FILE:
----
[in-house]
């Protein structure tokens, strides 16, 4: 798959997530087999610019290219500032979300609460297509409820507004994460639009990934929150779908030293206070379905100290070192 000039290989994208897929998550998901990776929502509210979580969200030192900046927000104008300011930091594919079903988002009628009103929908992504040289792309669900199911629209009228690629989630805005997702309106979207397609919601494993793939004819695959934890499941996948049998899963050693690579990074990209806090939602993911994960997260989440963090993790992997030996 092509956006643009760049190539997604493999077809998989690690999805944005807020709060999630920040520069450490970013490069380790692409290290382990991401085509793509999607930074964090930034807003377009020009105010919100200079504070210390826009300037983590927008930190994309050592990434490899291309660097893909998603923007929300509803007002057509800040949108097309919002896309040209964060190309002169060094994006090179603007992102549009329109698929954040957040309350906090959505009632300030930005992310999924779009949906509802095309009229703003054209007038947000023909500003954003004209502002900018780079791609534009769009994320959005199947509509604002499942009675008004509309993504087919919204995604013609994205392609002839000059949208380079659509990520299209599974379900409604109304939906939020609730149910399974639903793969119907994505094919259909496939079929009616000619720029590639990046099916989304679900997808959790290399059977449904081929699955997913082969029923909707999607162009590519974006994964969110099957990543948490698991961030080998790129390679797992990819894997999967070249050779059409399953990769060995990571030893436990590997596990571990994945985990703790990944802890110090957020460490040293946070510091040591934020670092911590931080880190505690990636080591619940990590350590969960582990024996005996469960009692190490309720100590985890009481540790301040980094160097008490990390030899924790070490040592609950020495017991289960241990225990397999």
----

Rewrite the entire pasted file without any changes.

[in-house]
């Protein structure tokens, strides 16, 4: 798959997530087999610019290219500032979300609460297509409820507004994460639009990934929150779908030293206070379905100290070192 000039290989994208897929998550998901990776929502509210979580969200030192900046927000104008300011930091594919079903988002009628009103929908992504040289792309669900199911629209009228690629989630805005997702309106979207397609919601494993793939004819695959934890499941996948049998899963050693690579990074990209806090939602993911994960997260989440963090993790992997030996 092509956006643009760049190539997604493999077809998989690690999805944005807020709060999630920040520069450490970013490069380790692409290290382990991401085509793509999607930074964090930034807003377009020009105010919100200079504070210390826009300037983590927008930190994309050592990434490899291309660097893909998603923007929300509803007002057509800040949108097309919002896309040209964060190309002169060094994006090179603007992102549009329109698929954040957040309350906090959505009632300030930005992310999924779009949906509802095309009229703003054209007038947000023909500003954003004209502002900018780079791609534009769009994320959005199947509509604002499942009675008004509309993504087919919204995604013609994205392609002839000059949208380079659509990520299209599974379900409604109304939906939020609730149910399974639903793969119907994505094919259909496939079929009616000619720029590639990046099916989304679900997808959790290399059977449904081929699955997913082969029923909707999607162009590519974006994964969110099957990543948490698991961030080998790129390679797992990819894997999967070249050779059409399953990769060995990571030893436990590997596990571990994945985990703790990944802890110090957020460490040293946070510091040591934020670092911590931080880190505690990636080591619940990590350590969960582990024996005996469960009692190490309720100590985890009481540790301040980094160097008490990390030899924790070490040592609950020495017991289960241990225990397999």